“We can’t solve problems by using the same kind of thinking we used when we created them.”
Physician Scientist Devoted to Reduce Cancer Suffering
Ron has devoted his life to reducing the burden of cancer, particularly for the underserved. His efforts to impact the cancer problem include conducting innovative research, educating the next generation of physicians and scientists, promoting public health through advocacy and policy, founding new biopharmaceutical companies, and catalyzing cross-sector collaborative programs.
Ron served with distinction as past President and Professor of Cancer Biology at the University of Texas MD Anderson Cancer Center, where he holds the Harry Graves Burkhart III Distinguished University Chair in Cancer Research. During his 6-year tenure as MD Anderson’s president, Dr. DePinho conceived and launched the Cancer Moon Shots Program, dramatically enhanced MD Anderson’s research and training excellence, recruited many world class faculty and expanded the institution’s global network to reach one-third of the human population.
For his significant contributions to cancer, aging and healthcare, Dr. DePinho has been recognized with numerous honors and awards. He is a member of the National Academy of Medicine and the National Academy of Science, and a fellow of the American Academy of Arts and Sciences, the American Association of the Advancement of Science, and the American Association of Cancer Research.
Research Discoveries and Mentorship
Ron’s research has illuminated fundamental mechanisms of cancer, aging, and age-associated degenerative disorders. This research has focused on elucidating genetic and biological mechanisms governing cancer and aging.
Through the inventive use of genetically engineered mouse models, the DePinho laboratory has impacted several aspects of modern cancer drug development. Ron’s team produced several of the first genetically engineered mouse models for melanoma and glioblastoma, and further refined models for pancreas, colon, and prostate cancers. He established the concept of “tumor maintenance,” whereby a driver oncogene remains essential in maintaining a tumor despite the accumulation of many genetic alterations acquired during the malignant transformation process. The tumor maintenance concept has shaped biopharma’s approach in validating cancer targets and in identifying target engagement biomarkers during drug treatment.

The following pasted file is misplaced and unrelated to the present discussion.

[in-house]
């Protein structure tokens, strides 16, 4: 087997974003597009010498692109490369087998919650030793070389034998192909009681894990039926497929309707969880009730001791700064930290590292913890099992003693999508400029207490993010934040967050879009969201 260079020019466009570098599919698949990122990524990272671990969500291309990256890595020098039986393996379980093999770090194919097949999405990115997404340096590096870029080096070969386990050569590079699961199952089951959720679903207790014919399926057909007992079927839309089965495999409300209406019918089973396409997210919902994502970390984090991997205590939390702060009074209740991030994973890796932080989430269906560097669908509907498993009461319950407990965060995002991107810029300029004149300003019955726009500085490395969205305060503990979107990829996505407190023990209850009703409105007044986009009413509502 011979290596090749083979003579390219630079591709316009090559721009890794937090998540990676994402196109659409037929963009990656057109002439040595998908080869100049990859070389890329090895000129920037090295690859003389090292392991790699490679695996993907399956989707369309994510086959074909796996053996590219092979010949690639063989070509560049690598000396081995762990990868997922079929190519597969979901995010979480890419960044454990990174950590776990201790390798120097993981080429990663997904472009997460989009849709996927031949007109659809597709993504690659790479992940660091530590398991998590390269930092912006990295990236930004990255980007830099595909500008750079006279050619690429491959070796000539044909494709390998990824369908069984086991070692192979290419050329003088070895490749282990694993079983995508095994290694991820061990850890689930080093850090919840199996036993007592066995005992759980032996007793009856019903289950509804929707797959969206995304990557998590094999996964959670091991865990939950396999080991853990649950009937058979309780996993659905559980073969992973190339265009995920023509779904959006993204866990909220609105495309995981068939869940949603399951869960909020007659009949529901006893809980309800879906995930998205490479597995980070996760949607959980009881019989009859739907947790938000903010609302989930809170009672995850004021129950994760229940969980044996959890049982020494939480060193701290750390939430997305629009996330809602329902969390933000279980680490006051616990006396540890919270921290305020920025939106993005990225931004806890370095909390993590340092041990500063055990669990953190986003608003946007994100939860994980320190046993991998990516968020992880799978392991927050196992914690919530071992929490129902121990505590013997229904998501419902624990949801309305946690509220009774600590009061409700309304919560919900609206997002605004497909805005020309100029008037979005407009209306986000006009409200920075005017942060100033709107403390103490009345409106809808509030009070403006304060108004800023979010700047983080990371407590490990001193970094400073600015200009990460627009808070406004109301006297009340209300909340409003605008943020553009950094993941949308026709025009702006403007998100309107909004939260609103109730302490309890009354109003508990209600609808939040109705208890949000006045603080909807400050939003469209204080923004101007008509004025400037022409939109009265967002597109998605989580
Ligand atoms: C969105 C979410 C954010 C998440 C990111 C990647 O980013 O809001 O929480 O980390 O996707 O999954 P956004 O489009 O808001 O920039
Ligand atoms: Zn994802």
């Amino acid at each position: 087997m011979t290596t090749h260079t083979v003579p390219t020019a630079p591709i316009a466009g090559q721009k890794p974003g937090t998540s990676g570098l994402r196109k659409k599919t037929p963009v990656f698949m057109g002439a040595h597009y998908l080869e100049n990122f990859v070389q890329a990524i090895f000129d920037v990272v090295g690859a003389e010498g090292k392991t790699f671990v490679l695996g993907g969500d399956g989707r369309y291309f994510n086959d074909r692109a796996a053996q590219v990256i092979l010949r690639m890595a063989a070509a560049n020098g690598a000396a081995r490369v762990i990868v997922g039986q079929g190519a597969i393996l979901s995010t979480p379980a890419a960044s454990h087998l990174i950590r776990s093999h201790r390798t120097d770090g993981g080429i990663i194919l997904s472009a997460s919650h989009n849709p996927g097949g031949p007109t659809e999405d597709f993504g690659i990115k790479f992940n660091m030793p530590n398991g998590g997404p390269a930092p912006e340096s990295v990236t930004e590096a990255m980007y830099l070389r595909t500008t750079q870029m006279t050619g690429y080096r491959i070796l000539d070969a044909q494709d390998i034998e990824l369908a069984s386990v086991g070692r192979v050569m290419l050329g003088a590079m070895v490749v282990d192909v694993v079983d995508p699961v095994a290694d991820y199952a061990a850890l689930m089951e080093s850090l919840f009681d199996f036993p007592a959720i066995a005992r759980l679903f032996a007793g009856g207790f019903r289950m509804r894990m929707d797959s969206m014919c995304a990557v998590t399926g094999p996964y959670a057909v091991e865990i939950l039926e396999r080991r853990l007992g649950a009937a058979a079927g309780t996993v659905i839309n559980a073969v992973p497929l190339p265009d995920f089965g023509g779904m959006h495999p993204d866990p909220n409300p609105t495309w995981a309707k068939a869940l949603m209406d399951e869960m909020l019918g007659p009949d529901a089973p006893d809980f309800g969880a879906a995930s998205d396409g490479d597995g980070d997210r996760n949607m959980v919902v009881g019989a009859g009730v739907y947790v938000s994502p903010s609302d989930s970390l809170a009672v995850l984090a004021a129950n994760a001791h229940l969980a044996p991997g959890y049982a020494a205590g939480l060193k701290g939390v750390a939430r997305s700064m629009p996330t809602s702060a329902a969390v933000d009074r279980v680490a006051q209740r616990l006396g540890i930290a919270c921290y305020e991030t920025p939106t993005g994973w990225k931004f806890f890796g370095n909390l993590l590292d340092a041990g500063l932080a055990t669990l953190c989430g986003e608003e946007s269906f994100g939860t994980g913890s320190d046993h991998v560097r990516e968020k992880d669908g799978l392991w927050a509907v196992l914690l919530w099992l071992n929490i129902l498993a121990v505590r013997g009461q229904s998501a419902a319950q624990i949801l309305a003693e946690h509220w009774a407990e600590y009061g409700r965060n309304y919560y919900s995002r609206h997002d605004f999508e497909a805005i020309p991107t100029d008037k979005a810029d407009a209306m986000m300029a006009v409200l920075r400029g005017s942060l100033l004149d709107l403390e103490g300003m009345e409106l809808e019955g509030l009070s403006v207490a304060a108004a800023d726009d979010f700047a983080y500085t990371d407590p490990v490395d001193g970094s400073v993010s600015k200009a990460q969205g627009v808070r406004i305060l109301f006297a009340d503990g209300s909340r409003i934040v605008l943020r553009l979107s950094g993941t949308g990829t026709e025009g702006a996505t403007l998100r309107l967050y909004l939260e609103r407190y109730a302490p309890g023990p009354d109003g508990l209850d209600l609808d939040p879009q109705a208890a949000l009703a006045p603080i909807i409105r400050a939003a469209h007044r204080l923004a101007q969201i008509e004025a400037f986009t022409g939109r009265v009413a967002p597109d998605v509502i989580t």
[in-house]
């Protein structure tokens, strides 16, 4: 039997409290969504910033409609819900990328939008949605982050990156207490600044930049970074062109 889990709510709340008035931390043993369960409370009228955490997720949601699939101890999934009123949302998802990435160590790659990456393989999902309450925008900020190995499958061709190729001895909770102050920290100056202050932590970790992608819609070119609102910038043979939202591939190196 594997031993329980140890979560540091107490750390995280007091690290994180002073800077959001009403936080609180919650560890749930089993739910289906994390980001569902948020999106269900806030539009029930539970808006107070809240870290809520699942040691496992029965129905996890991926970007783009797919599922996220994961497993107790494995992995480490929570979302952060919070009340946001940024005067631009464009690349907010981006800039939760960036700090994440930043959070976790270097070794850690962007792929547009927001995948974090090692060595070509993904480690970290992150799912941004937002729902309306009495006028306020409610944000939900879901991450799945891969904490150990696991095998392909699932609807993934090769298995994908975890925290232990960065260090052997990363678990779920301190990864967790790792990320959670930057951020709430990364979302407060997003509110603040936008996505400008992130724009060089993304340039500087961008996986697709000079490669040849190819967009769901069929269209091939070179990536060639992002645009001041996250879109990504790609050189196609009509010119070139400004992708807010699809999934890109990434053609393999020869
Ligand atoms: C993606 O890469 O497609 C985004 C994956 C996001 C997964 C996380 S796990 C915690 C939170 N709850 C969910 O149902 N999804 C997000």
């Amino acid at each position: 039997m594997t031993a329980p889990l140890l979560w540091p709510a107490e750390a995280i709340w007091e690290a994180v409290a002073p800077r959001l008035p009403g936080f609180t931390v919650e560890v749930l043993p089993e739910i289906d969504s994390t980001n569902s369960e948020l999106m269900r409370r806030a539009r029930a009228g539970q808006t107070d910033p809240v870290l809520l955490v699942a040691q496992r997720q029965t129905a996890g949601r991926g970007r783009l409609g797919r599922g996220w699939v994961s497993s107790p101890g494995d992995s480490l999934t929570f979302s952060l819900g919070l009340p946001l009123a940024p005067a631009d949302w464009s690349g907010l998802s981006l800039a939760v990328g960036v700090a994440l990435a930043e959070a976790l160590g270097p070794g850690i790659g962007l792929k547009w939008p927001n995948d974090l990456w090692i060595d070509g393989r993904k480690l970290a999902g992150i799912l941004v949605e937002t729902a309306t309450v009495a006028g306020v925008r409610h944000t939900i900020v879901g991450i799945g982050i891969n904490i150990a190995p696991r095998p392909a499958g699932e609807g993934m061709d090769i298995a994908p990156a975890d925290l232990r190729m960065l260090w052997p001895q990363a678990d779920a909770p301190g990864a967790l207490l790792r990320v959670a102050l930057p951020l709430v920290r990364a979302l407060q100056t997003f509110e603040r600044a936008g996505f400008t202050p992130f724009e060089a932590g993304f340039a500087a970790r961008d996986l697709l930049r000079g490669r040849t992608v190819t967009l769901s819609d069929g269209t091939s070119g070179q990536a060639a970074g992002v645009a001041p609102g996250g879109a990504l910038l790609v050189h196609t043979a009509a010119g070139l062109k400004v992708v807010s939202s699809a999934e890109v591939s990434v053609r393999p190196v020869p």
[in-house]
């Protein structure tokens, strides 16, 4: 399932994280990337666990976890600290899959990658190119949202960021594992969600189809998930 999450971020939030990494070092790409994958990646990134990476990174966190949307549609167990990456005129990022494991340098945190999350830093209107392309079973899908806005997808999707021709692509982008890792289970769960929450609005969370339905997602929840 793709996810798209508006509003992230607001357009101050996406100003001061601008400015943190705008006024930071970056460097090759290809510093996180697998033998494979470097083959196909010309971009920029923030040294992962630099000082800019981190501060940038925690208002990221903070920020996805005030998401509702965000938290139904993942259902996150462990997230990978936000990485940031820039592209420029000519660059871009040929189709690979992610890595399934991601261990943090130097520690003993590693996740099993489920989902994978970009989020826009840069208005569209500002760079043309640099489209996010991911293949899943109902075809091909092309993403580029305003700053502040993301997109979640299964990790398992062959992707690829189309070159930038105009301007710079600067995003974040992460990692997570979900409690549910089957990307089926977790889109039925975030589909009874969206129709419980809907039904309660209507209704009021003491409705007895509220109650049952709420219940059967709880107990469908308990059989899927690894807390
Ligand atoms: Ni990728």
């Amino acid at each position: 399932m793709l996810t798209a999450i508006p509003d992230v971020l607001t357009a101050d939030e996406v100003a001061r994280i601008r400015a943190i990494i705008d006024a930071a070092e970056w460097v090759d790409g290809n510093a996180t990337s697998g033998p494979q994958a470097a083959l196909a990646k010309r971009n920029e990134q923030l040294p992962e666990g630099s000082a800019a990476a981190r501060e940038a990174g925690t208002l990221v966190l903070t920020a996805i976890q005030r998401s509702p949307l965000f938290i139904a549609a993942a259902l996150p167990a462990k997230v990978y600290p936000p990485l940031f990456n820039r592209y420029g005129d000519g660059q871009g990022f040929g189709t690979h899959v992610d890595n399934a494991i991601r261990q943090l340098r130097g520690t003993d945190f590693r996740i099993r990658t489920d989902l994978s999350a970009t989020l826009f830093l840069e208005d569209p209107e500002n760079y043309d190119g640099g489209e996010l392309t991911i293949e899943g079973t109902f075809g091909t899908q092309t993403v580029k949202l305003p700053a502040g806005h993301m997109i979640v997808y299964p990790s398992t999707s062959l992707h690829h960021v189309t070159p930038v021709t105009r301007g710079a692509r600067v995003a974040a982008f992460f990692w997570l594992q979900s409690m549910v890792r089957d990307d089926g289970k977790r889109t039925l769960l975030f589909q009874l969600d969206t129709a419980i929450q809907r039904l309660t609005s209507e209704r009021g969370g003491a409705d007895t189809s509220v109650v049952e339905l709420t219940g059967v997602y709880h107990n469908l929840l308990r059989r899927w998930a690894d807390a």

His laboratory’s in-depth characterization of these mice served to define the role of telomerase and telomeres in cancer, aging and age-associated diseases. In this area, his most important discovery was establishing that telomeres underlie the intimate link between advancing age and the development of epithelial cancers in humans, and why such cancers sustain complex chromosomal rearrangements, amplifications, and deletions. He created a new paradigm that reactivated telomerase telomere-dysfunctional adult mice with severe tissue degeneration reversed aging and degenerative phenotypes across many organs including the brain.
Ron is deep committed to mentoring the next generation of scientists. Over the course of his career, he has supervised and mentored dozens of trainees, many of whom have assumed leadership positions in academia, industry, and government. His servant leadership is reflected in a lifelong calling to assemble and guide multi-disciplinary teams to address major scientific, medical, and societal needs.
Ron has founded several private and publicly traded biotechnology companies and served as an advisor for numerous biotech and large biopharma companies in oncology. He notes that many discoveries remain trapped in medical journals instead of being fully leveraged to save lives and reduce suffering. He has encouraged and embraced an entrepreneurial spirit and engages the private sector in a synergistic manner.
The innovative biotechnology companies Ron has launched translate significant research targets into important new drugs. His entrepreneurial ventures include Tvardis, Asylia, Aveo, Karyopharm, and others.
Public Health Initiatives
Reducing suffering from major diseases and helping underserved communities drives Ron career. He catalyzes the development of many public health consortiums to develop new ways to delivery healthcare to underserved populations.
Some of these initiatives include directing NCI Program Projects for GBM and pancreas cancer; creating the Institute for Applied Cancer Science to improve drug discovery; assembling a multi-institutional Neurodegeneration Consortium focused on Alzheimer’s Disease; spearheading MD Anderson’s Cancer Moonshot to accelerate the translation of discoveries; and founding Opa Health, a non-profit focused on developing a data platform to inform and promote community-level health and resiliency in underserved communities, particularly for youth.
He has served on numerous public and private boards, including the AACR BOD, NAM membership committee, American Academy of Arts and Sciences Membership committee, and is co-chair of the NCI Mouse Models of Human Cancer Consortium and the human TCGA project (The Cancer Genome Atlas) advisory board. He founded and directed the Belfer Institute for Applied Cancer Science to promote science-driven drug discovery. He has volunteered his time to advise governments including Australia, China, United Kingdom, and Portugal. He also serves on the Vatican science advisory council encouraging the importance of public health including tobacco control and HPV vaccination worldwide.